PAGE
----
Holder v. Hall

PETITIONER: Holder, Individually And In His Official Capacity As County Commissioner For Bleckley County, Georgia, et al.
RESPONDENT: Hall et al.
LOCATION: City of Tigard

DOCKET NO.: 91-2012
DECIDED BY: Rehnquist Court (1993-1994)
LOWER COURT: United States Court of Appeals for the Eleventh Circuit

CITATION: 512 US 874 (1994)
ARGUED: Oct 04, 1993
DECIDED: Jun 30, 1994

ADVOCATES:
Christopher Coates - on behalf of the Respondents
R. Napier Murphy - on behalf of the Petitioners

Facts of the case

Bleckley County, located at Georgia, had the form of government in accordance to which a commissioner was entitled with all legislative and executive power. In 1985, the State Legislature empowered the county authority to establish through referendum a multimember commission that should include five members chosen from single-member districts, and a chair selected independently, but voters protested against such a decision, as before that they had incorporated the five-member district structure for the county school board.

The appellants were black voters and the local unit of the National Association for the Advancement of Colored People, who brought suit before the court.

The judges declined their plea regarding that structure of the single-member commission was aimed to restrict the political rights of the black voters and infringed the Fourteenth and Fifteenth Amendments. The court ordered against their complaint that the commission's size was the breach of the 2 of the Voting Rights Act of 1965. In the results the respondents had only one approve of the three preconditions ruled out in the previous case of Thornburg v. Gingles, 478 U.S. 30.

The Appeal Court reversed the appeal, affirming that all circumstances confirmed two liability and formulation of a remedy, which could be established after the county's school board election system. The judges concluded that the voting procedure was not subjected to the prescriptions of the par. 2 of the mentioned act. Because there was no restricted standard that regulated the structure or size of the government benchmark. Moreover, the appellant didn`t prove the reasonable confirmations why it should include five commissioners members. The decision in Holder v Hall case underlined that despite on that such type of commission was the most common form of government benchmark the one commissioner system has the same political impact in the election. The last point they noted was that the county could establish another size of the of the commission, but such change was not mandatory and could not impact on the voters’ rights.

The judgment was reviewed, and the case was remanded for consideration of respondent’s complaints under constitutional rights.

Question

Media for Holder v. Hall

Audio Transcription for Oral Argument - October 04, 1993 in Holder v. Hall

William H. Rehnquist:

We'll hear argument next in Number 91-2012, Jackie Holder v. E. K. Hall.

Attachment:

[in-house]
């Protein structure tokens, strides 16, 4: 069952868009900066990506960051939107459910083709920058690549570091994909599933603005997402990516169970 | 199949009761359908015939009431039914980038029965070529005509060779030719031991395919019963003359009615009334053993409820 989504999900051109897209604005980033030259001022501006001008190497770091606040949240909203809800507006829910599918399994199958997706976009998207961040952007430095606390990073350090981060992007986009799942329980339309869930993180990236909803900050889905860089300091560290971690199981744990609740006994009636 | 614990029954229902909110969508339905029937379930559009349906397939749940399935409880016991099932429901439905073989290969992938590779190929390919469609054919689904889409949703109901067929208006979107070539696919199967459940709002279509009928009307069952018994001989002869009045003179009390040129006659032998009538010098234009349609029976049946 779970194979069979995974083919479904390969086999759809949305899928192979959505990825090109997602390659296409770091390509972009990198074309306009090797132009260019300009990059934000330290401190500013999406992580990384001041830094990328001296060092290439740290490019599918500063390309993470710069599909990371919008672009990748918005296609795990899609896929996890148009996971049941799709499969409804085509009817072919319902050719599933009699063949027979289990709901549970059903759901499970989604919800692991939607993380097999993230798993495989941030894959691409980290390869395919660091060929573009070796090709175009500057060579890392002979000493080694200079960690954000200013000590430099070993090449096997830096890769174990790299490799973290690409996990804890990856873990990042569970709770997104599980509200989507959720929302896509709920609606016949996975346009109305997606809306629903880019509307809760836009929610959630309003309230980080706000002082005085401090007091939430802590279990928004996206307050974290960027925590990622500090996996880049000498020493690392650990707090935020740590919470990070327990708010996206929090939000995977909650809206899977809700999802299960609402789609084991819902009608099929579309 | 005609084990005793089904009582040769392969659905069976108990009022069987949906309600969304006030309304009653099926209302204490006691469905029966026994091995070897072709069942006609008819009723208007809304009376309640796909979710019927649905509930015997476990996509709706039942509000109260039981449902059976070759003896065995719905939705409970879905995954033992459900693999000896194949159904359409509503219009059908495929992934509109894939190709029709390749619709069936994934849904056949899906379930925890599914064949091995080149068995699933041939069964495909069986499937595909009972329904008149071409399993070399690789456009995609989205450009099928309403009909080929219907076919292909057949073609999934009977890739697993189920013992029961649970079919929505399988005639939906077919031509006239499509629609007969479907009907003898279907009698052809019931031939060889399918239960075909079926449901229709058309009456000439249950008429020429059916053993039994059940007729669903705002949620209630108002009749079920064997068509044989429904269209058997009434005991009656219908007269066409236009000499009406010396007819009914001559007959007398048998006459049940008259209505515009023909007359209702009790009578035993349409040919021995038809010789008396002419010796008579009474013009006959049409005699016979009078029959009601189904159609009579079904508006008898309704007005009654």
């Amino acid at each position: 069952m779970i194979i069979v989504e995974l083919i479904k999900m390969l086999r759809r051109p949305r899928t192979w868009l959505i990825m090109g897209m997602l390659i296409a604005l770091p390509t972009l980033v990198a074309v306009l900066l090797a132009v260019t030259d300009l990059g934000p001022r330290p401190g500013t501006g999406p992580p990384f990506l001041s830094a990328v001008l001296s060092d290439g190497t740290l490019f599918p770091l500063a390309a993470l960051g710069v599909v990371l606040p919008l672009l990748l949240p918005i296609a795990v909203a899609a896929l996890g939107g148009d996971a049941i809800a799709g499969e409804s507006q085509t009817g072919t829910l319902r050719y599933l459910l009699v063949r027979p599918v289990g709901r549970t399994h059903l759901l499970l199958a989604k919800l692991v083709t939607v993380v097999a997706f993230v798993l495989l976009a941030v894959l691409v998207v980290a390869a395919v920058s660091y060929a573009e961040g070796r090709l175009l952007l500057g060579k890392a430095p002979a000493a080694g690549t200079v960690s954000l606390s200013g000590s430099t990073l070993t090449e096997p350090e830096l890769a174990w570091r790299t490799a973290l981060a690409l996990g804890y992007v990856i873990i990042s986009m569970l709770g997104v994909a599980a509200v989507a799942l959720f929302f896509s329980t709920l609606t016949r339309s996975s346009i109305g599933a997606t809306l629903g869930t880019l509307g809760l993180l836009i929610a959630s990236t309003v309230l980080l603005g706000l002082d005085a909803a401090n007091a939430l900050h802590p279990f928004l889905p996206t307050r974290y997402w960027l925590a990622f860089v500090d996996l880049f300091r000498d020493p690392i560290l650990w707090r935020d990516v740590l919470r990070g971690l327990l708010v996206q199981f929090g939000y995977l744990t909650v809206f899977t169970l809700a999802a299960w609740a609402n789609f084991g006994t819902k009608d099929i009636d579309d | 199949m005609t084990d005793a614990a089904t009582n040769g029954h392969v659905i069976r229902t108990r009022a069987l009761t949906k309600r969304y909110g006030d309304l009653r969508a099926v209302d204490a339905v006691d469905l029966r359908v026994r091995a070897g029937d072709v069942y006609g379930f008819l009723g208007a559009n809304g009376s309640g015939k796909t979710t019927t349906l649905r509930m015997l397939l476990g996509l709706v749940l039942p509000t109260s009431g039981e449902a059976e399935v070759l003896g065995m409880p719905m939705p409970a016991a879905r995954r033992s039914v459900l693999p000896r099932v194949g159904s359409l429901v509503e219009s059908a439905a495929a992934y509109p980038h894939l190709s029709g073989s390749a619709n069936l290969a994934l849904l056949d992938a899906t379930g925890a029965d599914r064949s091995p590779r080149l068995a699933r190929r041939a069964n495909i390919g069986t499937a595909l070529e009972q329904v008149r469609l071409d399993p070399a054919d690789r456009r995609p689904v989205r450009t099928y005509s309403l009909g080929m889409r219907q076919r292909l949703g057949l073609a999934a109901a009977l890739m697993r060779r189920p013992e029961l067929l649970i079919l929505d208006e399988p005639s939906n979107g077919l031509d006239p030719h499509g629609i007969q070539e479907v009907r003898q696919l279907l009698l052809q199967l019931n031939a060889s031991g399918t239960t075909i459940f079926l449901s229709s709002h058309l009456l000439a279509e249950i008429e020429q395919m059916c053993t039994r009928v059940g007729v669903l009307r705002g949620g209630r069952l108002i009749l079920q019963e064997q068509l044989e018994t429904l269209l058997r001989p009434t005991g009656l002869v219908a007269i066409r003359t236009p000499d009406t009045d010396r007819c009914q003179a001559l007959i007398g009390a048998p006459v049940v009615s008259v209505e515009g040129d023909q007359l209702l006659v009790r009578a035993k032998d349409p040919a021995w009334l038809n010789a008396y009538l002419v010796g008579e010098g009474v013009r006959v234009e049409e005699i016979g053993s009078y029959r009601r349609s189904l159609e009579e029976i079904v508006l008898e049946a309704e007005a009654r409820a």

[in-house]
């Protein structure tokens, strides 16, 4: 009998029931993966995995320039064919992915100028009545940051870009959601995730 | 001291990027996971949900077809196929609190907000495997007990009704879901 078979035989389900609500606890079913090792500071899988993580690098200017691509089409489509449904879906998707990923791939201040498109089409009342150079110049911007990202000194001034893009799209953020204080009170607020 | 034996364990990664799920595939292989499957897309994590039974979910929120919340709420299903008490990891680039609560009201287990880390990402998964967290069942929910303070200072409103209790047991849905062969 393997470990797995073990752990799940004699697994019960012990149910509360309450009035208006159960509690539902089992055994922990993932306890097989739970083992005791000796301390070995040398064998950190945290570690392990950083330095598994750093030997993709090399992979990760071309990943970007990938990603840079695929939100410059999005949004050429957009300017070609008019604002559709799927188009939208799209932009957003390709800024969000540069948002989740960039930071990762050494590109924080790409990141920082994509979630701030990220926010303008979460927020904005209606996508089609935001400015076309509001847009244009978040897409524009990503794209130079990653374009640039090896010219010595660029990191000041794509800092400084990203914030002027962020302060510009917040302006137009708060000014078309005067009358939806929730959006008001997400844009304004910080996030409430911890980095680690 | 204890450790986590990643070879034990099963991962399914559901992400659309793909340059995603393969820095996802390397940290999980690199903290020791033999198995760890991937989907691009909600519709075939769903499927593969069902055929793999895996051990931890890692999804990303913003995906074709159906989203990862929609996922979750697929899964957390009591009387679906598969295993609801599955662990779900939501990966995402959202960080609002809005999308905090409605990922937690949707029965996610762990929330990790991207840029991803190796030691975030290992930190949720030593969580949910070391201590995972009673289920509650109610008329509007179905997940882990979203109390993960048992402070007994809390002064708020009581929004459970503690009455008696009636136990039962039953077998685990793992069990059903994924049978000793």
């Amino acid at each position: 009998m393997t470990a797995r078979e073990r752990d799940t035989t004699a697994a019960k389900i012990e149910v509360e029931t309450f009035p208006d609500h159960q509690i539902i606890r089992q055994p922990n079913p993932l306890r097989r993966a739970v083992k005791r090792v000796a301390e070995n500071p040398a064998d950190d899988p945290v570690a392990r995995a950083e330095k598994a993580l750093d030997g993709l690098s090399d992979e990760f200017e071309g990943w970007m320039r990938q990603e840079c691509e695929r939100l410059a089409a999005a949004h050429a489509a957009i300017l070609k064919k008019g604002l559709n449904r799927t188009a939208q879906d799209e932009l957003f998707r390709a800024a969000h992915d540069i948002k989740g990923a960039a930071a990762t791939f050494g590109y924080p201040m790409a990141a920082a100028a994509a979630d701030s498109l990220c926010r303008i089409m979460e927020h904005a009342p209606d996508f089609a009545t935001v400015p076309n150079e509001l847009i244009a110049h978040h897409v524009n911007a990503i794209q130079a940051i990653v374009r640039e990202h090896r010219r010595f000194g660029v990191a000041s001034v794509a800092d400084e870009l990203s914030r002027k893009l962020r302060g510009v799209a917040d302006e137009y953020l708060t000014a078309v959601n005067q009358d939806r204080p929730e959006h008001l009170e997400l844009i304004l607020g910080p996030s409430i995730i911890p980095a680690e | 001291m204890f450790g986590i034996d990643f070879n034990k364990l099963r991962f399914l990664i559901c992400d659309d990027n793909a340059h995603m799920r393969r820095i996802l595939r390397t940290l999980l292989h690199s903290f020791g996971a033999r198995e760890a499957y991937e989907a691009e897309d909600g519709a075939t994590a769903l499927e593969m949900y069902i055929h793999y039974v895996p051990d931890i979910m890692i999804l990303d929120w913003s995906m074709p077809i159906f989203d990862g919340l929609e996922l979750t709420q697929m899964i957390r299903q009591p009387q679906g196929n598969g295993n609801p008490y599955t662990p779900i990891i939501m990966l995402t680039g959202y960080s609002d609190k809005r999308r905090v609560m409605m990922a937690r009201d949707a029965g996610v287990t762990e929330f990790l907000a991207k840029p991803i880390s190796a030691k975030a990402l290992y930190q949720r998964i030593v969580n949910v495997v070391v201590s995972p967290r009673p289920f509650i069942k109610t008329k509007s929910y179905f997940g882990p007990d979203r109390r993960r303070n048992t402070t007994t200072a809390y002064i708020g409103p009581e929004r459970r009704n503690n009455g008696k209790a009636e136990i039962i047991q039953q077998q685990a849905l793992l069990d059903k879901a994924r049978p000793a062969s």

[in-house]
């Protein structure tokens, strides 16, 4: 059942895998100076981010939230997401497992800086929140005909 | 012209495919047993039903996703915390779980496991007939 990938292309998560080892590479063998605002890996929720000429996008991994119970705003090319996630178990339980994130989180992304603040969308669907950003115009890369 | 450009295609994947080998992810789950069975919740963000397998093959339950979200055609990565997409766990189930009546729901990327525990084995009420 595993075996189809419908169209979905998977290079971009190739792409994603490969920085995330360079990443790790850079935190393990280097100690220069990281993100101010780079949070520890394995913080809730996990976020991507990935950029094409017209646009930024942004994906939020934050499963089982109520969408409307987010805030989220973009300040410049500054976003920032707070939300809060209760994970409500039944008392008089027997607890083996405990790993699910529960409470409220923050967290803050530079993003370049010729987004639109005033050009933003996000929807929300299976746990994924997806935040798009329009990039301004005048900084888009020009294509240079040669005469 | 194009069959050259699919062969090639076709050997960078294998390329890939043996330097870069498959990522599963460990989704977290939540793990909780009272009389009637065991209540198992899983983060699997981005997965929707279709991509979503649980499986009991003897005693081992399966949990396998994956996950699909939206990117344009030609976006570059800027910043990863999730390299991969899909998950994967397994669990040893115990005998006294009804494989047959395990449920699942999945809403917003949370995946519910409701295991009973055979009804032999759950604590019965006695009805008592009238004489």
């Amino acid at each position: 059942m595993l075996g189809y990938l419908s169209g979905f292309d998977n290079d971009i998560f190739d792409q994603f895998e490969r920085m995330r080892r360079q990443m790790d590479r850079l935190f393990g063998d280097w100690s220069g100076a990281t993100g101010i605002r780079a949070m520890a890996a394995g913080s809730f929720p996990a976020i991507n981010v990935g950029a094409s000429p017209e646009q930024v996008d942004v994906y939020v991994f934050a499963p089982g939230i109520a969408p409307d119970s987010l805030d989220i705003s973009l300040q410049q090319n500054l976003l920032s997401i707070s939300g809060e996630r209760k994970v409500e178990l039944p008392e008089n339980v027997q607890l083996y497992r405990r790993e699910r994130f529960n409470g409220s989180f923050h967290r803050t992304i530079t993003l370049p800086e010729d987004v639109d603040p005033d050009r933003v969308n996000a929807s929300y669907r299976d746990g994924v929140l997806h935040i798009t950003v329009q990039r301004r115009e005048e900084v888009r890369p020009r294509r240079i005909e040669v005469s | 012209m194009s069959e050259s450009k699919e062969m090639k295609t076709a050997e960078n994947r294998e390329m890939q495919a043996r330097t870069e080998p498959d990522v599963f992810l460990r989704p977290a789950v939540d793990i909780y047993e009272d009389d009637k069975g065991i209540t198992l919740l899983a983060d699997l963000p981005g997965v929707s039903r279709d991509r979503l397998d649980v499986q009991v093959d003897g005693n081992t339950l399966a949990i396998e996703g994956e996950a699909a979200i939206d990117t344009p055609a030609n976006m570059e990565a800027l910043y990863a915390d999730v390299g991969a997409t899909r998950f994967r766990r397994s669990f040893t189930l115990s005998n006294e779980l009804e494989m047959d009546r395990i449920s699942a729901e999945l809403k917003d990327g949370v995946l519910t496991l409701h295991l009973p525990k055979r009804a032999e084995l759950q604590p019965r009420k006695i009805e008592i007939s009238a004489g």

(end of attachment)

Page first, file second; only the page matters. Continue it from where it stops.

Mr. Murphy, you may proceed.

R. Napier Murphy:

Mr. Chief Justice and may it please the Court:

This case involves a claim that section 2 of the Voting Rights Act requires Bleckley County, Georgia, to enlarge its current, single-member county commission to a five-person commission.

Our position is that the act cannot be read as authorizing Federal courts to alter the size of governing bodies.

Instead, the existing structure of State and local governments, the number, and types of offices, must be taken as a given, a basic assumption.

Thus, while the method of election may be a cognizable claim, changing the size of a government to prove a voting rights violation is not.

Sandra Day O'Connor:

Well now, that means that if, for instance, we had a situation where some counties had three-member commissions and others had five-member commissions, that if minority voters in a three-member commission county sued under section 2 seeking a five-member commission, you would say that, as in this case, section 2 just doesn't cover it.

R. Napier Murphy:

Your Honor, our position is not that section 2 doesn't cover a claim.

Our argument is that section 2 cannot be read as authorizing Federal courts to change the size of the government.

The courts must look at the existing structure when analyzing a section 2 claim.

Anthony M. Kennedy:

Suppose there were a commission, a county commission of five commissioners, and it was shrunk to three, allegedly causing a dilution, would there be a section 2 remedy for the court in that instance?

R. Napier Murphy:

There would be a remedy under section 5.

That change--

Anthony M. Kennedy:

No... no, I said section 2.

R. Napier Murphy:

--If there were a lawsuit seeking to change the size of the government from five--

Anthony M. Kennedy:

No.

No, my hypothetical is that the commission, as constituted, has five commissioners.

It is then reduced to three.

Is there a section 2 violation if it can be shown that there is a dilution?

R. Napier Murphy:

--If there was an intentional reason to dilute minority voting strength because of the reduction, yes, there would be a violation.

It would in my opinion be a section 5 claim instead--

Anthony M. Kennedy:

No, but--

R. Napier Murphy:

--of a section 2 claim.

Anthony M. Kennedy:

--It's not intentional.

Suppose it's not intentional and it's not covered by section 5.

Suppose it's not a section 5 jurisdiction.

R. Napier Murphy:

If there has been a retrogression of minority voting strength and minority votes are diluted by virtue of that change by county government, then there would be a section 2 claim, but the county--

Anthony M. Kennedy:

So that the overarching proposition that section 2 does not apply to changes in the size of a governing body has at least one exception in the case that I put.

R. Napier Murphy:

--No, sir.